Detoxing and Detoxification
Posted by Ryan Wade on Oct 28, 2010
Detoxing and Detoxification
10/29/2010 UPDATE While I wrote this post last night, today in the New York Times Fashion Magazine, I read an article called " The Juice Cleanse, a Strange and Green Journey", about juice cleansing/fasting, using a popular protocol from Blue Print Cleanse. I found this article particularly fitting because the author, Judith Newman, sites personal guilt as her reasons for wanting to cleanse, stating both her age and her body weight as motivating factors. This is truly a tragic and sad relationship to have with your body and yourself, and is the result not of personal failure, but from the messages we are currently and constantly receiving from popular culture, mass media, and society. Let's detox that first, then think about detoxing all the pollution.
A lot of us have been on a continual path of detoxing to better our physical, our emotional, and our spiritual health. I've been on it and I'm sure that you have too. We live in toxic environments, drink toxic water, breath toxic air and we eat toxic foods. So we fast and take supplements and try to remove toxins. We do parasite cleanses and candida cleanses and try and rid ourselves of pollutants. Some of this is justified.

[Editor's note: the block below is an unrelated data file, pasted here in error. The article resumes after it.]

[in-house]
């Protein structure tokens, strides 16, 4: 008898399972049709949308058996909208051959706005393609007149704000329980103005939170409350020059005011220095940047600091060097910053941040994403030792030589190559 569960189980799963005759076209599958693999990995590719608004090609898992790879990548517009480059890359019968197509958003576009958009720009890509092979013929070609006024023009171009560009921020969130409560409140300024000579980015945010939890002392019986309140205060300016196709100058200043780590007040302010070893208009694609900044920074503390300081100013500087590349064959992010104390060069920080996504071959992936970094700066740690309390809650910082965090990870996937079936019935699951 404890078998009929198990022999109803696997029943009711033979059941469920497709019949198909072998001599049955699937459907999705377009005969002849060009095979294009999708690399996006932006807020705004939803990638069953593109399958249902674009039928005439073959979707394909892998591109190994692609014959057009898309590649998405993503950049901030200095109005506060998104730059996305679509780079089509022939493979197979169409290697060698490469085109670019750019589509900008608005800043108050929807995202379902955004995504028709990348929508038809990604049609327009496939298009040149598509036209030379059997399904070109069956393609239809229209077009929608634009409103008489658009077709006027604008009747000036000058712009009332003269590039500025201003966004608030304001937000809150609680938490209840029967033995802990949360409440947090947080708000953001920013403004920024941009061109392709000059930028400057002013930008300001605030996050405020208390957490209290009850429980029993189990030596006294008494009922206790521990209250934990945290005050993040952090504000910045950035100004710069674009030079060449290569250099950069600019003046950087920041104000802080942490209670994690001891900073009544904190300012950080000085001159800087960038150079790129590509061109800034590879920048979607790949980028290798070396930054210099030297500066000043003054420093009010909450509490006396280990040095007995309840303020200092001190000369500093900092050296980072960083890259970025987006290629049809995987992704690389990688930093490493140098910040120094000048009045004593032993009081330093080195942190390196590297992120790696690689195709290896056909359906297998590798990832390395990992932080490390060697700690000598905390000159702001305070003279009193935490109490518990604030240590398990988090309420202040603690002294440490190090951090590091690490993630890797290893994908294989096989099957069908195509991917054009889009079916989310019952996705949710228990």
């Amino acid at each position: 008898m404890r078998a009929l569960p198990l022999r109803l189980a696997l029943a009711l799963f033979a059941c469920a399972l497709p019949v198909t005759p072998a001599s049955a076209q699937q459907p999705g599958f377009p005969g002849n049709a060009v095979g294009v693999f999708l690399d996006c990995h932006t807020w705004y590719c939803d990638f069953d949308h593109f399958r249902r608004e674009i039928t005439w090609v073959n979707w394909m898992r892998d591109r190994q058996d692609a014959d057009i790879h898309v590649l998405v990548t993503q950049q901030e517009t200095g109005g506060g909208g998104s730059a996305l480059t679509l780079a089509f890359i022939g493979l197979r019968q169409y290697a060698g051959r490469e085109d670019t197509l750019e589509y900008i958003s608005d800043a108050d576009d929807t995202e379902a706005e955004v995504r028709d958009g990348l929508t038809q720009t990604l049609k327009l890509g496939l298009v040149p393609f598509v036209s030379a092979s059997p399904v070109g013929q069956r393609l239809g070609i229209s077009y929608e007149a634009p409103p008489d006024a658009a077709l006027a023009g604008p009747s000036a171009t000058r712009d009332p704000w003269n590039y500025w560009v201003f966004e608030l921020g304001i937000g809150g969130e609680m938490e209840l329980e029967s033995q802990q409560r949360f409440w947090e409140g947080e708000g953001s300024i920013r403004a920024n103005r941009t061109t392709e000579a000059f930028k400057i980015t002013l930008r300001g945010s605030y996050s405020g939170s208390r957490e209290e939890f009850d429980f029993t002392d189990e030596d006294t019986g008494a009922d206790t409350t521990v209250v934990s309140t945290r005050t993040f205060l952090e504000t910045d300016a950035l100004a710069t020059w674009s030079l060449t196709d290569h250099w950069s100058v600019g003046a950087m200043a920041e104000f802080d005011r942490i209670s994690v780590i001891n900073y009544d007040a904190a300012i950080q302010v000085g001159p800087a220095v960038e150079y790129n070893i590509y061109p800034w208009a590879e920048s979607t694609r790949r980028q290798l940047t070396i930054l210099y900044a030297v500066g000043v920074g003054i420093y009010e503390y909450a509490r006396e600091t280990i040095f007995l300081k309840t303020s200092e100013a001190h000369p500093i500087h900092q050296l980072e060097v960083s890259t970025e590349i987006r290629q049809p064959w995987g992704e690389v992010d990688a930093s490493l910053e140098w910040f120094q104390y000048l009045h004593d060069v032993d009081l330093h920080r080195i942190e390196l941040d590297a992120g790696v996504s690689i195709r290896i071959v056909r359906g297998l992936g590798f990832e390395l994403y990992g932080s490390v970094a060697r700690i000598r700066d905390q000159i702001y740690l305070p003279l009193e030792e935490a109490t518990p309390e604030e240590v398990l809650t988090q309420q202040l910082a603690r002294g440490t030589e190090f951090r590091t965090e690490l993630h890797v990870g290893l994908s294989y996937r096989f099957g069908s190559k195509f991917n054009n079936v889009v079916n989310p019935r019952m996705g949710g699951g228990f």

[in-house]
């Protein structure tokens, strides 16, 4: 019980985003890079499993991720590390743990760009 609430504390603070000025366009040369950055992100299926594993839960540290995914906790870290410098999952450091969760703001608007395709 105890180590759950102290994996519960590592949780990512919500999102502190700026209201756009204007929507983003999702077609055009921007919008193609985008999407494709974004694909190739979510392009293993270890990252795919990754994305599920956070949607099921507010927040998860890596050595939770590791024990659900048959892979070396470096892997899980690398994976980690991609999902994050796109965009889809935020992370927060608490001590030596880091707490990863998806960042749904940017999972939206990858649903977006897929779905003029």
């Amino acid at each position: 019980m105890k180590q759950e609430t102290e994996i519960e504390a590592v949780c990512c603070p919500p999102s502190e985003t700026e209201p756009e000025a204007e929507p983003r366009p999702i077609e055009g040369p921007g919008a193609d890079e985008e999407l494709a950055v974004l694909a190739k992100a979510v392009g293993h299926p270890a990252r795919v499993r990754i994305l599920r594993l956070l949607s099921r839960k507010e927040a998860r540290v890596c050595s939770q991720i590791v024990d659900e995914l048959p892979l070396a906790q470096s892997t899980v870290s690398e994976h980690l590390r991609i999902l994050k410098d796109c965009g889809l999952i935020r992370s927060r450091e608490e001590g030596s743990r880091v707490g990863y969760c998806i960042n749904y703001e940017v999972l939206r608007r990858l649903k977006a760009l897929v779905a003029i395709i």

Some detoxing makes sense, because we do live in a polluted world. But many people become obsessed with the idea of detoxing--they become obsessed with the notion that there is something toxic in their bodies and they have to do everything in their power to rid themselves of it. These toxins often came to inhabit our bodies from past lifestyle choices. Maybe we used to eat meat and now we are vegan so we have to clean all the rotting meat out. Maybe we used to smoke and now we don't smoke so we need to clean all those toxins out. Maybe its drinking or drugs. Too many carbohydrates, too much sugar. It can be anything. We blame ourselves for something we did in the past, and now we feel that we must detox to make up for it. This creates a revolving door of protocols and fasts, trying to make up for what we did in the past.
Like I said, some of this makes sense. But there are deep roots in this type of thinking, and here in lies the true pathology: a belief that our bodies are toxic. We are taught self-hatred from pre-conception, in later years this self-hatred will manifest itself with an addiction to the idea of our bodies as imperfect. Then, for some, to the concept of detoxing. What is needed is not another Master Cleanse but a realization that we are healthy, beautiful creatures, full of love and potential. When we embody a belief that we are toxic, then we become toxic. When we embody a belief that we are unhealthy, then we become unhealthy.
On the other hand, when we embody a belief that we are healthy, then we are no longer toxic. When we detoxify our minds of oppressive, negative thoughts about our bodies and about ourselves, then the actual toxins will follow, because our bodies have an innate intelligence for health. We remove the actual obstacles, the actual toxins--the belief in our sickness, our toxicity, our unworthiness of health--then our bodies will finally heal. But no amount of nutritional supplements will do this.
It has to come from within, and abundant health will follow. Good choices and good health will resonate from a center of self-love.